“Daddy, are flowers for girls or for boys?” With eyes wide, a 4-year old boy enquires from his Dad as he presents him with a slightly withered flower. This tale represents the confusion we create for children as we continue to limit our definition of a real man as rough, loud and insensitive while our imagery of femininity is flavoured by flowing hair, pastel colours and a sense of indecisiveness. Since time immemorial, we have sought to understand ourselves better as humans beyond the stereotype of gender defined on the basis of function.
In essence, our values are defined and cemented by key institutions like our communities, the church, while our own families provide the example of the distribution of labour. What do we see about men and women growing up? Women are in the kitchen, they take responsibility to keep a tidy home, bring up good children, wash and iron while men go to work and bring home the bacon. Upon their return, they should be welcome to an impeccable house, a warm meal and cute children. No stress should be imposed upon them as they have a tough day behind them.
And so women continue to battle for their place in the boardroom, in corporate Namibia and in business because the traditional strongholds remain solidly in place. What are our current misconceptions ? By large, society views the male person as the one with intellect with a special gift for numbers and science. The notion is further perpetuated that they are more ambitious and in general they have the money making talents and thus they have real achievements.
For women, excellence means a pretty face and a curvaceous body with flawless home making abilities. Add to that the demand or expectation that in Africa, being able to give birth is sometimes considered the gold standard for being a real woman while the whole world is united that a real woman is also great in bed. Your contribution to society should largely be subservient to the male person and not reduce his achievements at all.
“By all means, do not threaten the fragility of the male ego” says Elfrieda a 20-something office administrator at one of the banks in Namibia. So do women not also have an ego? Or a recognisable level of self-esteem? According to a Windhoek-based psychologist who wished to remain anonymous, “women’s ego manifests by manipulation through guilt or by becoming controlling. However, an ego should not always be seen as negative. In essence, it acts like a firewall, a sense of protection to limit ones vulnerability. This is true for both men and women. As such, men cannot lay exclusive claim to the word “ego”.
Twenty first century power dynamics bring to the fore, a partnership – one that recognises that both women and men bring the bacon home. Increasingly there is recognition for this, but where men are no longer solely responsible to the breadwinner, women’s job description have just become longer.
None of her duty sheet items have disappeared – at best, should she be “lucky” enough to have an understanding or modern partner there will be a sharing of duties. Why does this remain? Because couples find it hard to have a real conversation about this so each individual just continue their own struggle; somewhat afraid to ask for more.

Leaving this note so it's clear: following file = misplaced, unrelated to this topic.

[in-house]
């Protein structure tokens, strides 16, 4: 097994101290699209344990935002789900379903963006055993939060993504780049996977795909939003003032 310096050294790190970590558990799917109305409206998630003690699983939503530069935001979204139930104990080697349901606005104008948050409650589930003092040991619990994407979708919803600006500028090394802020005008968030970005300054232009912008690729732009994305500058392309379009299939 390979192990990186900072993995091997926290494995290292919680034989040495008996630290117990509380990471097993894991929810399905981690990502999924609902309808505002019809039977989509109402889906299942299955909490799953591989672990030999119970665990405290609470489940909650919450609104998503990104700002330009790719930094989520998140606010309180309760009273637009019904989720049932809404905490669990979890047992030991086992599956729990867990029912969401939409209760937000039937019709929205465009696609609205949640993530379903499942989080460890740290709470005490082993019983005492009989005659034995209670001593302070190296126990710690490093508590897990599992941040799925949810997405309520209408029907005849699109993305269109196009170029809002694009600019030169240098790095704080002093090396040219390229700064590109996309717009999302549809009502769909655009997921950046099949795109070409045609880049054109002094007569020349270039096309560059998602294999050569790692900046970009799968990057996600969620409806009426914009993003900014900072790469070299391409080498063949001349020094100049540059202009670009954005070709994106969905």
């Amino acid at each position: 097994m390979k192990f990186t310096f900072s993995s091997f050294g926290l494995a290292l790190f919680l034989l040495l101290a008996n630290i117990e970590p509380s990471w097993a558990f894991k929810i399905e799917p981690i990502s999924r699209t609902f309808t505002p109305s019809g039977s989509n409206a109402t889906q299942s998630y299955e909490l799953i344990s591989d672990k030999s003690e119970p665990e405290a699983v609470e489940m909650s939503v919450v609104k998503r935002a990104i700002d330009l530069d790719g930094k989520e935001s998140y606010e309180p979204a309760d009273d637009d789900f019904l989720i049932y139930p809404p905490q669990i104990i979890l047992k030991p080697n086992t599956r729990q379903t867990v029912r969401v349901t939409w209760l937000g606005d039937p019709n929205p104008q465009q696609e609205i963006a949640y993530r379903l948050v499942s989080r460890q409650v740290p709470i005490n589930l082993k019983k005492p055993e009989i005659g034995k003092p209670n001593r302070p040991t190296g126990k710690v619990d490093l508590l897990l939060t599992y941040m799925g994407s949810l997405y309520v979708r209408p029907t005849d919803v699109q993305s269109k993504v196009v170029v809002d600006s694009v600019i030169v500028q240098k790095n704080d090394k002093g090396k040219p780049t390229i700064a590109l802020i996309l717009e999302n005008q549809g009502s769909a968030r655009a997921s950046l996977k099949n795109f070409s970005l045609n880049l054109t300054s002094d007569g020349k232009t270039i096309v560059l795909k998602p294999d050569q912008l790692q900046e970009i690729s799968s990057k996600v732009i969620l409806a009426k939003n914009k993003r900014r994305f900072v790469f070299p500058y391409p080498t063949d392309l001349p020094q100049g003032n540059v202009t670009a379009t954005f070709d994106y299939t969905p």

Human beings have a need, whether you agree with Maslow or not, for self- actualisation, to mean something, to be fulfilled or to live a purposeful life.
But roles and your purpose are not the same thing. For a fact women and men are equal but different. But does that difference mean one is inferior and the other one is superior? Beyond a doubt media adds to the confusion as reality tv shows like “Keeping up with the Kardashians” continue to celebrate the traditional norms. With the world in essence being a global village, partners bring tremendous pressure home with women having to compete with a distant, but very real Beyonce and men having to compete with the likes of George Clooney and Idris Elba. We model our lives on the “Real Housewives of Orange Country, Hollywood or Atlanta” and even our kids are impacted.
“Turn the TV off or watch programming that can build you, rather than the nonsense we permit into our homes,” says a visibly annoyed Emma. Her husband John joins in by commenting that “the attack is on your mind because whoever controls your mind, owns your identity, your values and your priorities. Women should stop settling for a relationship at any cost. Being in a relationship is not everything but it seems young people still feel it is better to have someone who is at least half way here, then not having someone at all.”
Forrest Branch, a business consultant married with children believes women undervalue themselves. There seems to be consensus amongst men that women give it up too easily. “In every engagement, a valuation process takes place. The manner in which you position yourself communicates more powerfully and succinctly about the value and opinion you have of yourself. Men in general want their sexual needs met … If you seem available to satisfy his craving, he will have you meet his needs and hit the road. What is it that convinced you that you can’t wait?”
Beyond a doubt, this is a discussion that will continue to evolve but what we should all agree on is that everyone has equal value. Just because it is differently applied or experienced doesn’t diminish it in terms of value. And while the battle continues, remember that a partnership is not a competition. “So take your gloves off and find a way to embrace each other’s differences for your collective benefit,” concludes our psychologist.